• Management consultants: tout the breadth of your strategic and operational experience by presenting a project or two on how you made an impact on your client’s business. On the flip side, proactively give examples of your modeling experience by going through a company forecast.
  • Traders: you live and breathe the markets every day, so give the interviewers your take on the current market conditions and the trades you’ve done. Stand out by walking through a company or two in terms of investment thesis and risks, and talk about their relative valuation.

Author Buyside Focus

More posts by Buyside Focus

Join the discussion 3 Comments

  • Arjun says:

    Thanks for this great article!

    How long should someone spend in investment banking, and then how long in private equity, in order to end up at a hedge fund? So, what is the optimum time frame for each progression?

    Thanks again!

    • Hi Arjun,

      The “most optimal” path is to spend 2 years in investment banking and then go to a hedge fund. Which means you should start job searching for hedge funds a year into the investment banking program. If you want to do PE before HF, the optimal time to spend there is also 2 years. It takes at least 2 years of experience to truly get a handle on the fundamentals of that job.

      But most of the time, people won’t get to a hedge fund following the most optimal path. Each person’s situation is different. Here’s the article on investment banking to hedge fund to get a firsthand account on a real case of “the path”.

  • heisenfr says:

    Congratulations for the awesome blog!

    My background is very different from the ones mentioned in your article… probably closer to the “investment banking” path.

    I’m from an emerging market, 30 years old, and worked for almost 5,5 years in the capital markets team of an investment boutique. The deals were structuring of high yield debt securities for distressed or middle market companies (usually with complex guarantees, credit enhacements etc.), and a lot of asset backed securities. My job was to execute the deal from the beginning to the end.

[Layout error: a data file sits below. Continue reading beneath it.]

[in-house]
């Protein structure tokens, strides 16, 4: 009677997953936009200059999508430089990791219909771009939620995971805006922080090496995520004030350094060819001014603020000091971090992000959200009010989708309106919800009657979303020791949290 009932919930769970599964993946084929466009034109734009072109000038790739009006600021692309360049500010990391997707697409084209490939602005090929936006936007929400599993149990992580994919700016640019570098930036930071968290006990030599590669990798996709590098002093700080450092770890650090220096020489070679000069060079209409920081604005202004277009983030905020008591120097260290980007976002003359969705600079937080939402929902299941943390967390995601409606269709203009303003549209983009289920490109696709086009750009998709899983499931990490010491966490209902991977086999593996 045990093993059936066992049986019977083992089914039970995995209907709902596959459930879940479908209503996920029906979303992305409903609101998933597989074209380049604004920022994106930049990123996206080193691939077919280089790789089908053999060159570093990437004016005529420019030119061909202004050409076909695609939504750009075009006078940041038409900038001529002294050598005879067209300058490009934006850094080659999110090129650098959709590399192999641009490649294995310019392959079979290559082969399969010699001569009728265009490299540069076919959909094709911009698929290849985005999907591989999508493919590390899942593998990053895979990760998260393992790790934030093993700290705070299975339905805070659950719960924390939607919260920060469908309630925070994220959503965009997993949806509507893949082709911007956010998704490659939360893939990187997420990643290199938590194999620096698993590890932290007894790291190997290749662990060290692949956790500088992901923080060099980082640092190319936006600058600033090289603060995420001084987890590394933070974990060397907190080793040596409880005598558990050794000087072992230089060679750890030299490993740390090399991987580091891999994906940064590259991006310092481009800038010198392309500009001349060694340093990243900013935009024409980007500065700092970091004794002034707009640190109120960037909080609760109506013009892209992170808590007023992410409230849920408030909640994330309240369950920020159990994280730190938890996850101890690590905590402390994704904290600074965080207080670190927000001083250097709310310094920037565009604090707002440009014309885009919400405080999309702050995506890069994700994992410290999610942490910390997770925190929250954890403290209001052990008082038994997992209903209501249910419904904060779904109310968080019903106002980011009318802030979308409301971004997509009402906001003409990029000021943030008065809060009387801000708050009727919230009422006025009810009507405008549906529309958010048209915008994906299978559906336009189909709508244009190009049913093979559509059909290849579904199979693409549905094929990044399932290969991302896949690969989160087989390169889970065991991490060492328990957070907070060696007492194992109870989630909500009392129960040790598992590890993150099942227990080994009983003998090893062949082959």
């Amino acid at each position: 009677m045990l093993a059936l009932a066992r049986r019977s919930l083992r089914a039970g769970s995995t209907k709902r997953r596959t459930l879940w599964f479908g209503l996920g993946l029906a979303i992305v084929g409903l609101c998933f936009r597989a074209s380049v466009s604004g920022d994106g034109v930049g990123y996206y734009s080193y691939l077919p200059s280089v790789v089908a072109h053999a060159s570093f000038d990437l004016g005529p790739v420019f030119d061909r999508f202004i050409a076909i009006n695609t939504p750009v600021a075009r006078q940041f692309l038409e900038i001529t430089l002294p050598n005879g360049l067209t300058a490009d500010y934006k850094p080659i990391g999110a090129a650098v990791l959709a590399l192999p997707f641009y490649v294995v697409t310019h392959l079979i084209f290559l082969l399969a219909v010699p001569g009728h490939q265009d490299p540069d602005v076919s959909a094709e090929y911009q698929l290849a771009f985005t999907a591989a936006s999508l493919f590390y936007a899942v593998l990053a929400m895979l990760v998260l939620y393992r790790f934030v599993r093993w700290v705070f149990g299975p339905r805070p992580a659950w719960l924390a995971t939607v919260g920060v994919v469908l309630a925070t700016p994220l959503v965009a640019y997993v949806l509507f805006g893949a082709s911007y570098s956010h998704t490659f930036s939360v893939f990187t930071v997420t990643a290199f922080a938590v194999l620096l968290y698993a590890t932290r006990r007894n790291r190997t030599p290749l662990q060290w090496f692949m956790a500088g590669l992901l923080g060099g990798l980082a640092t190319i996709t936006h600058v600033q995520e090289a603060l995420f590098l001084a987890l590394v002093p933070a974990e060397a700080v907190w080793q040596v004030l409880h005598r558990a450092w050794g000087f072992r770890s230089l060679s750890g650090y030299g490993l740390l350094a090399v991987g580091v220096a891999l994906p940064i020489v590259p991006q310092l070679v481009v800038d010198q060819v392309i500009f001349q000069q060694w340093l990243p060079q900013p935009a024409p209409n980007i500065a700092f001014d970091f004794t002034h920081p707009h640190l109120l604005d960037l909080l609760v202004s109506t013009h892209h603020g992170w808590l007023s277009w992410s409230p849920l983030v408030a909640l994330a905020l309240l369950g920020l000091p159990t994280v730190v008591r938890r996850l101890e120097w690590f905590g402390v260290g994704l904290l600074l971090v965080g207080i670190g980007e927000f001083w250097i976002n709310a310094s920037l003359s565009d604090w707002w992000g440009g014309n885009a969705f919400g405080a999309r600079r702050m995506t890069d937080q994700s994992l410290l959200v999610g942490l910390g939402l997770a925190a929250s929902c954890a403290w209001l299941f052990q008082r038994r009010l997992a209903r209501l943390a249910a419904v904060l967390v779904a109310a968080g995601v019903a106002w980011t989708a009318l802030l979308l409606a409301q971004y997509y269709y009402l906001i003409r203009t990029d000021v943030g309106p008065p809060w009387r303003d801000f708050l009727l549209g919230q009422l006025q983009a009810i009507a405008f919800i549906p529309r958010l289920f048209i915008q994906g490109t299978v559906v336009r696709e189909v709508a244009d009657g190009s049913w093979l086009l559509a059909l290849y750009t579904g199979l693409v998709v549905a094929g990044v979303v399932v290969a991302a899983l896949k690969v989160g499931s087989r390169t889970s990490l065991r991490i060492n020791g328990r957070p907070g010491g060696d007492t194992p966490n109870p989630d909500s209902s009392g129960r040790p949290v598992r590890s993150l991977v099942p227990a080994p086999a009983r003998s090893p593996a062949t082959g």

After that (1,5 years until now) I joined the capital markets team of another investment boutique (very similar to the previous one). But now I’m a credit research associate, and my job is to do thorough credit analysis of non-investment grade companies and help the partners in the internal approval process for new deals. I’m thinking about going to the buy-side for a while, and my current job made made me decide to pursue a job in a credit hedge fund (high yield, distressed, structured products).

    On my previous jobs I could develop very good complex financial modelling skills. I’m currently preparing myself to apply for a Full Time MBA this year (Europe or US) and my goal is to work in a bigger and more developed market (US or UK).

    Do you think this is a reasonable path to pursue? What do you think I can do to improve my chances?

    Thank you very much for your great article!